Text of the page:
When most people think of Cancun and the surrounding region, they think all-inclusive resorts or Spring Break parties but the area actually has a lot more in the way of culture and history, especially Mayan history, than people think. The Yucatán Peninsula was an important region of the ancient Mayan Empire and still today, Mayan communities call this area of Mexico home.
For much of post-colonial history, Mayan communities have been marginalized, forced off their lands, encouraged to give up their traditions, and discriminated against. Despite it all though, the Maya continued to preserve their way of life, their language, and as many of their traditions as possible. Now, almost remarkably, Mayan culture has been given a rebirth in this region of Mexico, in large part due to the interest of tourists in seeing, understanding, and experiencing both the ancient and modern Mayan culture.
One way that Mayan culture is being resurrected is through the preservation and study of Mayan traditions. Even traditions that had died out are being brought back to life, thanks to the work of archaeologists, anthropologists, and Mayan elders. One good example of this is the Sacred Mayan Journey.
This coastal region of the Yucatán Peninsula was once home to the small Mayan port city of Polé, whose ruins now sit inside the cultural park of Xcaret. Through the work of archaeologists and historians, it was discovered that Polé was more than just a simple port city – it was likely the launching point for an ancient Mayan pilgrimage.
Generations before the Spanish arrived, the Maya would leave the coast of the Yucatán Peninsula in small wooden canoes, rowing towards the island of Cozumel to visit the shrine of their goddess IxChel. IxChel was a very important religious figure for the ancient Maya, a Moon Goddess, and goddess of both fertility and medicine. The devote would make the 60 kilometer round trip journey to pay their respects and to ask the Goddess for health and fertility for the coming year.
If this tradition did survive until the time of the Spanish conquest, it was quickly destroyed. Today though, the tradition has been reborn as a yearly celebration in the form of the Sacred Mayan Journey.
Celebrating Mayan Heritage
While in the past the journey was strictly religious, today the Sacred Mayan Journey is about so much more. It celebrates Mayan culture and the pride of the Maya people, it educates visitors on the traditions of the Maya, and the challenge of the journey brings together both Mayans and non-Mayans. It feels a bit like pow wow meets Disneyland style show meets hardcore marathon.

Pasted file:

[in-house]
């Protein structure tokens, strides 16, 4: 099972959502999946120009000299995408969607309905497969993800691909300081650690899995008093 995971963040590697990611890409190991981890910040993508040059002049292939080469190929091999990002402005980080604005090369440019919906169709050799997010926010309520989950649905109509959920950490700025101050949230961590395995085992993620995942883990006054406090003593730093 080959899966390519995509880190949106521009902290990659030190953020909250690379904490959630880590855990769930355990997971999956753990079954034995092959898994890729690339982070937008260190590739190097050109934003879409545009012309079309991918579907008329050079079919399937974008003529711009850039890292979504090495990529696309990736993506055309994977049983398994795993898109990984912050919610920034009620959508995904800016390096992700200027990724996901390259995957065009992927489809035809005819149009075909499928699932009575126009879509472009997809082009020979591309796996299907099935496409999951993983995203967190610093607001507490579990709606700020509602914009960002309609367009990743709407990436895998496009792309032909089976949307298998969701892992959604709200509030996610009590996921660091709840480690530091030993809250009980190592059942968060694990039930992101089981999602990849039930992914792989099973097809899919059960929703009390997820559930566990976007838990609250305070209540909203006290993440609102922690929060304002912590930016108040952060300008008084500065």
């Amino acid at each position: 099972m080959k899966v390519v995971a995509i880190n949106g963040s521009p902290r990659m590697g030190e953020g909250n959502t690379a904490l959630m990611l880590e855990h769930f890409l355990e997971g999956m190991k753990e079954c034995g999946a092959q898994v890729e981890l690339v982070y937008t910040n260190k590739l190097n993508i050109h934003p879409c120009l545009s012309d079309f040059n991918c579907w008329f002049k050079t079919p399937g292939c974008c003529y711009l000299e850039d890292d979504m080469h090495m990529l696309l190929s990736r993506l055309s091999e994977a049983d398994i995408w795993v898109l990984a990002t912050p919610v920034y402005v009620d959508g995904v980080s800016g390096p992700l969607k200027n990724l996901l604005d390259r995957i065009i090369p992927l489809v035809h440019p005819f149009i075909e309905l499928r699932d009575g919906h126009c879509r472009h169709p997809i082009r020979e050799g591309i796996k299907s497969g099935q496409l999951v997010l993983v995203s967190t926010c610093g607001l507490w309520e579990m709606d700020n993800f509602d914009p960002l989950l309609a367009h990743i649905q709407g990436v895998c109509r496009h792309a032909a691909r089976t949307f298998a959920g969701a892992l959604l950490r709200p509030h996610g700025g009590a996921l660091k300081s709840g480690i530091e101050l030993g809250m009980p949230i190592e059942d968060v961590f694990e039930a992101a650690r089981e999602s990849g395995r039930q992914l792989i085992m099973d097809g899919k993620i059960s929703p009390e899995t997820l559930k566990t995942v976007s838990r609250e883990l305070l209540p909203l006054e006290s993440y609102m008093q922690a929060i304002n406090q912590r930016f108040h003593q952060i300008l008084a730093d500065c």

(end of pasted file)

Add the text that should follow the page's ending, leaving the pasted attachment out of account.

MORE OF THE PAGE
Xcaret is the main sponsor of the event and uses the Sacred Mayan Journey as a chance to both educate and entertain. The night before the rowers depart, a traditional pre-colonial style Mayan market, a Kíi´wik, is recreated where local Mayan artisans and handicraft makers are invited to sell their work. Visitors exchange their pesos for cocoa seeds, the traditional currency of the Maya, and the sellers wear clothing typical of this region in pre-colonial times. Afterwards there is a performance where the story of the Maya and their ancient pilgrimage is told through song and dance.
In the morning things get real with 300+ rowers hitting the beach at dawn, ready to set out for their 6-7 hour journey across the sea. These rowers have been training for 6 months, fighting strong currents, large waves, and exhaustion under the strong Caribbean sun. Rowers participate for a variety of reasons – some are Mayan and here to honor their heritage, others are here for the spiritual journey, while others are in it for the mere physical challenge of such an expedition. They will row to Cozumel today, visit the shrine of IxChel, and row back the next day.
Seeing the Celebration
The Sacred Mayan Journey is held in May every year, usually running Thursday night through Saturday. The event is marketed towards tourists visiting Cancun but is also popular with locals, who come out to cheer on their friends and family members rowing. If you are interested in seeing the event, you can buy tickets ahead of time through Xcaret.
*Disclosure: I attended the 2014 Scared Mayan Journey as part of a media press trip. I was not required to write this post though and all opinions are my own.